- More than a quarter (27%) of employees are dissatisfied with their salary, with 40% saying a higher base salary would be a deciding factor in leaving
- 83% C-suite executives are concerned about losing top performers in 2014
- Robert Half helps employers understand and recognise signs that an employee may quit – and how to respond
London, 23 April 2014 – Six in 10 (60%) UK employees are happy in their jobs, with one in five (20%) of these going so far as to say they are very happy, according to the ‘Job Satisfaction Index' by specialist recruiter Robert Half UK.
The index - which looks into work attitudes among full and part time employees - also reveals that of those surveyed, a third (33%) of British employees are considering a new job, increasing to nearly half (46%) for those aged 18-34. Regionally, London tops the league table with half (50%) of those surveyed likely to look for a new job this year, compared to only 24% for those living in Yorkshire.
Indeed, with the jobs market showing increased signs of buoyancy, more than eight in 10 (83%) C-suite executives have - in a separate study2 - admitted that they are concerned about losing top performers.
Remuneration remains a key driver for employees looking to switch, with more than a quarter (27%) doing so because they are dissatisfied with their current salary. The majority (40%) claim that a higher base salary would be the deciding factor in accepting a new job. Looking at the gender divide, men are more inclined to prioritise a base salary (45%), compared to just 35% of women.
Other reasons for switching jobs this year include a lack of ‘promotional opportunities’ and ‘boredom in their current role’ (15%), a desire for ‘better work-life balance’ (14%) and ‘dissatisfaction with company leadership’ (9%). Less than one in 10 (7%) were moving for a career change.
Phil Sheridan, Senior Managing Director, Robert Half UK commented: “Top performers are instrumental in helping organisations grow. Unfortunately, it’s not always possible to retain your best and brightest. When considering a job move, salary remains a crucial deciding factor for the majority of employees. However, firms looking to attract top talent know that financial remuneration is only one factor affecting candidates’ decisions.
“The research shows employees also want their job to be a means of attaining professional development and aim to balance work and life commitments. Therefore, offering a comprehensive benefits package, tailored to individual employees’ preferences such as flexible working, holiday purchase scheme and educational assistance, will help companies position themselves as great places to work.”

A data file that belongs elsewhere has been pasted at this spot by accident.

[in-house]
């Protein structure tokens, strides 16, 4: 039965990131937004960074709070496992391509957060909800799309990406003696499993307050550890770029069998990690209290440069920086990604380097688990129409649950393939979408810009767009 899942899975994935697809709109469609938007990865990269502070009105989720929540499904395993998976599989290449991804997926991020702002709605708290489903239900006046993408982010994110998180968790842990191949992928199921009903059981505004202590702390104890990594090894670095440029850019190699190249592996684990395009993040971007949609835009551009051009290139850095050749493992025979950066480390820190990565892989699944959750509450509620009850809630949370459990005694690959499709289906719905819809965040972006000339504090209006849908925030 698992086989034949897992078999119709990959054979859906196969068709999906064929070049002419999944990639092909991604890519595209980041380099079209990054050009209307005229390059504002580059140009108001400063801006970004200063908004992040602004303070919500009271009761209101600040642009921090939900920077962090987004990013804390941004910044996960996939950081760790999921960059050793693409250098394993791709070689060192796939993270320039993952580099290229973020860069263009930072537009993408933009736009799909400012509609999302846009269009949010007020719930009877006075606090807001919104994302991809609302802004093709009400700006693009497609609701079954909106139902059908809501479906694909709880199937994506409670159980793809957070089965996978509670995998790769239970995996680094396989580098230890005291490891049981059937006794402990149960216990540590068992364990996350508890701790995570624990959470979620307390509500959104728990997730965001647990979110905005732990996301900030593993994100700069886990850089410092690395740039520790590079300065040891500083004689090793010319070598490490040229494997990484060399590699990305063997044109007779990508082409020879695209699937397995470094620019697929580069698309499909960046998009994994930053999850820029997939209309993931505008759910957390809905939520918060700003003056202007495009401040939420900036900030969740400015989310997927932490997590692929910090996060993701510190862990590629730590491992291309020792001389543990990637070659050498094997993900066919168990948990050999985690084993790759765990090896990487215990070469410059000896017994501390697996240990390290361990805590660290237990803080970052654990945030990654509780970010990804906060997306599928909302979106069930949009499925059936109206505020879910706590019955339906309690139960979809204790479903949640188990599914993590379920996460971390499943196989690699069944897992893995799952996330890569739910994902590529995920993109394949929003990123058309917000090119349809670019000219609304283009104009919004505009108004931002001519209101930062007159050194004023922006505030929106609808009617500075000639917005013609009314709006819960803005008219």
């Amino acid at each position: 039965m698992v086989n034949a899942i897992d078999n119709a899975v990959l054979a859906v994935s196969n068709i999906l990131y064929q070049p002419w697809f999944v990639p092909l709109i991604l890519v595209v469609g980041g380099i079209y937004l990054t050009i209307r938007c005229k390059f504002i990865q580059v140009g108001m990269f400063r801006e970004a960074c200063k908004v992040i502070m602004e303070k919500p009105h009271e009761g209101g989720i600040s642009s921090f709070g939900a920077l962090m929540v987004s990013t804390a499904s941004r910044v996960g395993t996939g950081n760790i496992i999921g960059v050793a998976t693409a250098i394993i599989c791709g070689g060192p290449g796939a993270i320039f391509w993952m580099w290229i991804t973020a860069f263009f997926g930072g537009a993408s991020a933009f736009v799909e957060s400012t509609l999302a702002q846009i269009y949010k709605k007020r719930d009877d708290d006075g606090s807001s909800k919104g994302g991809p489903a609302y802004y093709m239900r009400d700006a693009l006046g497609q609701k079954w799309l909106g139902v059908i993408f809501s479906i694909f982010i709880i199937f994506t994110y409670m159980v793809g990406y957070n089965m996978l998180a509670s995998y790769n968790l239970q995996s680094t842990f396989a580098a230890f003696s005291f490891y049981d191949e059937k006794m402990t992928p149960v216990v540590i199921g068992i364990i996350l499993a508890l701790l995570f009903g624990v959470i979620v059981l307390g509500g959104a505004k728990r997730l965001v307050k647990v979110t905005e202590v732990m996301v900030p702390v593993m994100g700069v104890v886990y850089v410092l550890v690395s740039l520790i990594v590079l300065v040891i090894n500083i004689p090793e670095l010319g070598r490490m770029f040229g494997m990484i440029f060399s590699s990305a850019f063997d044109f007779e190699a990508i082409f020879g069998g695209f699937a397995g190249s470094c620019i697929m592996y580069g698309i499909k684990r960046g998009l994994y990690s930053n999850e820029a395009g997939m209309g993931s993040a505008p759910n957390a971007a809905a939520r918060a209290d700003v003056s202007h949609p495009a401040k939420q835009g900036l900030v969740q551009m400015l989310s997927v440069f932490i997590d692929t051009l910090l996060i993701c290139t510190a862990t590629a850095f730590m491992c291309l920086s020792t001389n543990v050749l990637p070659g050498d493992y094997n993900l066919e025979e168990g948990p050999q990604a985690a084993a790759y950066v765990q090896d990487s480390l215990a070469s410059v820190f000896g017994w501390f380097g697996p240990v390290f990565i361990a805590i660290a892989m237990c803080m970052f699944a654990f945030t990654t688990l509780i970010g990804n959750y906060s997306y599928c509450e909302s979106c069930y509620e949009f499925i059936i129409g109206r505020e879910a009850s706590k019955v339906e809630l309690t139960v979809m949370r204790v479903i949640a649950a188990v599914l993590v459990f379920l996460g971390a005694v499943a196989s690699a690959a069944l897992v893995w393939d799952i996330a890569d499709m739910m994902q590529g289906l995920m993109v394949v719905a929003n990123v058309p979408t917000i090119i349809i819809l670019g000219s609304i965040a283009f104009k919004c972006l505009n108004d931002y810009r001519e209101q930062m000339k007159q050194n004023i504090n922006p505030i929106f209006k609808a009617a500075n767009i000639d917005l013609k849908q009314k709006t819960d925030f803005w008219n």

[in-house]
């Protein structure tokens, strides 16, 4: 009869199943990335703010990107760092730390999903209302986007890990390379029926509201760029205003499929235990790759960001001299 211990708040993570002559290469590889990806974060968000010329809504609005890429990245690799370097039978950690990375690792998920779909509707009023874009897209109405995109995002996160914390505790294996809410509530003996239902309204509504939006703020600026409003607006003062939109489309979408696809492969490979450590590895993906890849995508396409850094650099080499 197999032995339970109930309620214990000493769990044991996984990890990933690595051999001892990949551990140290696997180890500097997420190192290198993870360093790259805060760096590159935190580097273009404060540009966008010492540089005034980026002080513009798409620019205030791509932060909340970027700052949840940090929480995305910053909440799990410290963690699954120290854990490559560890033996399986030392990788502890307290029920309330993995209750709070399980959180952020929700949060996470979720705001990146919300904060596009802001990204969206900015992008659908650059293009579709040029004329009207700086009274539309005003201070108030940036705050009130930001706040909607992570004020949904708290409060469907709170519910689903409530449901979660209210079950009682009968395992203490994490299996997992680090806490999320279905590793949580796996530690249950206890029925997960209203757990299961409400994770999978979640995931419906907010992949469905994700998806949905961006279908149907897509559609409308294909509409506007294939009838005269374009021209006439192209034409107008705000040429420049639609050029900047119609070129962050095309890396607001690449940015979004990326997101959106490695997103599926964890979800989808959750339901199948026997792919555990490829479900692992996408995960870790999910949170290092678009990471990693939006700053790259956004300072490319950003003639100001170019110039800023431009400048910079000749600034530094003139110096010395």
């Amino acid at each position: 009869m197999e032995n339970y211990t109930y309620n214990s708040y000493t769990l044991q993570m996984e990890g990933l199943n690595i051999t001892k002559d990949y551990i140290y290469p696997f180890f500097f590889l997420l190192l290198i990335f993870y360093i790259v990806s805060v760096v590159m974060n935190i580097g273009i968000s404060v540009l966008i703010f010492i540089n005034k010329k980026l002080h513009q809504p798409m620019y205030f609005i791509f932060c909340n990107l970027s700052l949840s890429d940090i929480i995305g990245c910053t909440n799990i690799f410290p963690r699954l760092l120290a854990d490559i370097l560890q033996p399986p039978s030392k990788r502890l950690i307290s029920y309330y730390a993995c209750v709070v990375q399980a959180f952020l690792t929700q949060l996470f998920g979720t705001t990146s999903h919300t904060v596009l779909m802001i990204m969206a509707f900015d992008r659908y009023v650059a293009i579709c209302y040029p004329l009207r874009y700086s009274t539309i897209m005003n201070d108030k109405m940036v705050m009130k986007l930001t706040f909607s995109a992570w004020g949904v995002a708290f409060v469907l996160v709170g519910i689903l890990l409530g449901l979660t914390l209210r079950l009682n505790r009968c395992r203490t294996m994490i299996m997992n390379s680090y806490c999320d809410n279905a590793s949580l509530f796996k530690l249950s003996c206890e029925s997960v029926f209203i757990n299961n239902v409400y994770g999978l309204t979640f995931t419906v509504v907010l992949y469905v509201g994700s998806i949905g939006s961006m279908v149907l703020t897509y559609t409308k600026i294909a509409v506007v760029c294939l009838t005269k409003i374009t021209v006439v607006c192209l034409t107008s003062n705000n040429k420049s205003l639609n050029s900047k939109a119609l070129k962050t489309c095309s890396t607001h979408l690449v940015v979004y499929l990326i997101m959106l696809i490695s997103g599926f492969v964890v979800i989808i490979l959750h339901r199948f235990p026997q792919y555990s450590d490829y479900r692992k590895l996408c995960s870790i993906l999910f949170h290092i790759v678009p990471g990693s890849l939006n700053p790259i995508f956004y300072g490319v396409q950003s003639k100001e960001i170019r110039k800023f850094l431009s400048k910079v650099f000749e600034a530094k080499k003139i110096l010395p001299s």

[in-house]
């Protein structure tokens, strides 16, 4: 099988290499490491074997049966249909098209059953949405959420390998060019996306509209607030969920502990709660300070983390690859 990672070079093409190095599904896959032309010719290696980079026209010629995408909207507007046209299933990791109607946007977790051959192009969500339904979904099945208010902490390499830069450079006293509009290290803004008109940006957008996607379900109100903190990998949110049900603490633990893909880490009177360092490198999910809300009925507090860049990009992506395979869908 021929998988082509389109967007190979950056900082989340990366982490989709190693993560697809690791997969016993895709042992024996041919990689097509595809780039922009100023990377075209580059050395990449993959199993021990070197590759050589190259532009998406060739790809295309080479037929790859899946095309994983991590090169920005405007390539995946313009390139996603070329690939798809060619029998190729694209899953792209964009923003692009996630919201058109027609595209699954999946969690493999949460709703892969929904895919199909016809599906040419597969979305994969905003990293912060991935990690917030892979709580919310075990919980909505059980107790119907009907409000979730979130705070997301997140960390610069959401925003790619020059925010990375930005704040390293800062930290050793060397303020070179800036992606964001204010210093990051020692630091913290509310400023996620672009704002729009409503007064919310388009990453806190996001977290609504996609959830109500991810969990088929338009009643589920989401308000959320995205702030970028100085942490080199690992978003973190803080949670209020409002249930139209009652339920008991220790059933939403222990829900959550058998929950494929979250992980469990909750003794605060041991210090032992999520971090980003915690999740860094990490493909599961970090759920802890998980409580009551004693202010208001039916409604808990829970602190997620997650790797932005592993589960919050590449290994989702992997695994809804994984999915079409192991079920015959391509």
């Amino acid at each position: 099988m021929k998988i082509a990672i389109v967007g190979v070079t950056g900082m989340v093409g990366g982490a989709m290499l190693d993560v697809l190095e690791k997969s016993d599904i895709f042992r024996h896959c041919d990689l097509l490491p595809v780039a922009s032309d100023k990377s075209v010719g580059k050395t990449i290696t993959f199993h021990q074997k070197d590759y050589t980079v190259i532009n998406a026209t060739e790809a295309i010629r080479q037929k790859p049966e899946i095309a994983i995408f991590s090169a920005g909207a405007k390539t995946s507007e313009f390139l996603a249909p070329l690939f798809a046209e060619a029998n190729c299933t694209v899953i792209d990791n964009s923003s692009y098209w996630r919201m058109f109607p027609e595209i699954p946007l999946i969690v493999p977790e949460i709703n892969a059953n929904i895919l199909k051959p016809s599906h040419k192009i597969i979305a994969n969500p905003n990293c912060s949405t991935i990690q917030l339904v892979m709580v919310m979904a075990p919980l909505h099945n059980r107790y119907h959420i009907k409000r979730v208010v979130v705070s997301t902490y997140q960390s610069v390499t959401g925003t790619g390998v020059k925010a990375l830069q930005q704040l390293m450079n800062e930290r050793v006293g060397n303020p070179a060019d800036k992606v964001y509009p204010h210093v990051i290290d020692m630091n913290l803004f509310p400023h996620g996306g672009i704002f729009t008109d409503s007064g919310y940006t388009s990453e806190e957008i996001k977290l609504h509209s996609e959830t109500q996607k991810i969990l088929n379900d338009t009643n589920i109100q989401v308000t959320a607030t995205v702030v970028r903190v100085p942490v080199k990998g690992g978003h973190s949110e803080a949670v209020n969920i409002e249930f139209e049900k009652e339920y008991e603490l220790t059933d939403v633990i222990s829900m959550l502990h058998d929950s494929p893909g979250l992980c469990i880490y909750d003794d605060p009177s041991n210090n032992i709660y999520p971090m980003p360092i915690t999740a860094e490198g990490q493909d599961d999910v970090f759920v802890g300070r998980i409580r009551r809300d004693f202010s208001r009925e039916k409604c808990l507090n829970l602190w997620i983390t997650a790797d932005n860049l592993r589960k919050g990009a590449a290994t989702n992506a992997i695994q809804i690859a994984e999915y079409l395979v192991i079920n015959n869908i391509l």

Robert Half’s top four signs that an employee may quit:
- A noticeable change in attitude: A formerly enthusiastic individual may become withdrawn and indifferent while performing his or her role.
- Longer lunch breaks and frequent absences: This may be a sign that the employee is using the time for job interviews. It also can mean the individual is bored with his or her work.
- More professional attire: Does the person come to work in business dress even though your company has a casual/semi-casual dress policy?
- A drop in productivity: Perhaps an employee who used to take projects home or work overtime no longer does. Also, forgetfulness about deadlines, meetings and appointments could indicate a worker who is gradually disconnecting from a job.
How employers should respond:
What should you do if you see these red flags? It’s definitely not the time to take a “wait-and-see” approach. Rather, it’s best to ask the employee if he or she is planning to leave. If you discover the employee is preparing to quit, the following are some suggestions for handling the situation:
- Emphasise the employee’s value and opportunities: If you risk losing a key employee, consider offering an incentive to stay. Stress the person’s value to the organisation and discuss future career opportunities with the company. However, don’t promise more than you can deliver.
- Don’t pin your hopes on a counteroffer: Making a counteroffer is still a risky business for both you and the employee. Even if the individual accepts your offer, the “trust exchange” between you has been compromised. From that point on, you may doubt his or her loyalty.
- Leave the door open: If a valued employee decides to leave, tell the person to feel free to contact you if things don’t work out with the new position. Express that you would be happy to have him or her join your team again.
The ‘Job Satisfaction Index’ infographic is available to view here.
- ENDS -
Notes to editors
About the Survey
1. Opinium Research conducted an online survey from the 28 – 31 March with 1196 working UK adults aged 18.
2. Market Probe conducted an executive survey in January 2014 with 406 UK C-Suite executives. Results were segmented by region, company size and company type.
About Robert Half
Robert Half is the world’s first and largest specialised recruitment consultancy and member of the S&P 500 and #1 in our industry on FORTUNE® magazine’s “World's Most Admired Companies” list (2015). Founded in 1948, the company has over 345 offices worldwide and 18 in the United Kingdom providing temporary, interim and permanent recruitment solutions for accounting and finance, financial services, technology and administrative professionals. For more than 15 years, Robert Half has been named to FORTUNE® magazine’s list of “Most Admired Companies” and offers workplace and job seeker resources at roberthalf.co.uk and twitter.com/roberthalfuk.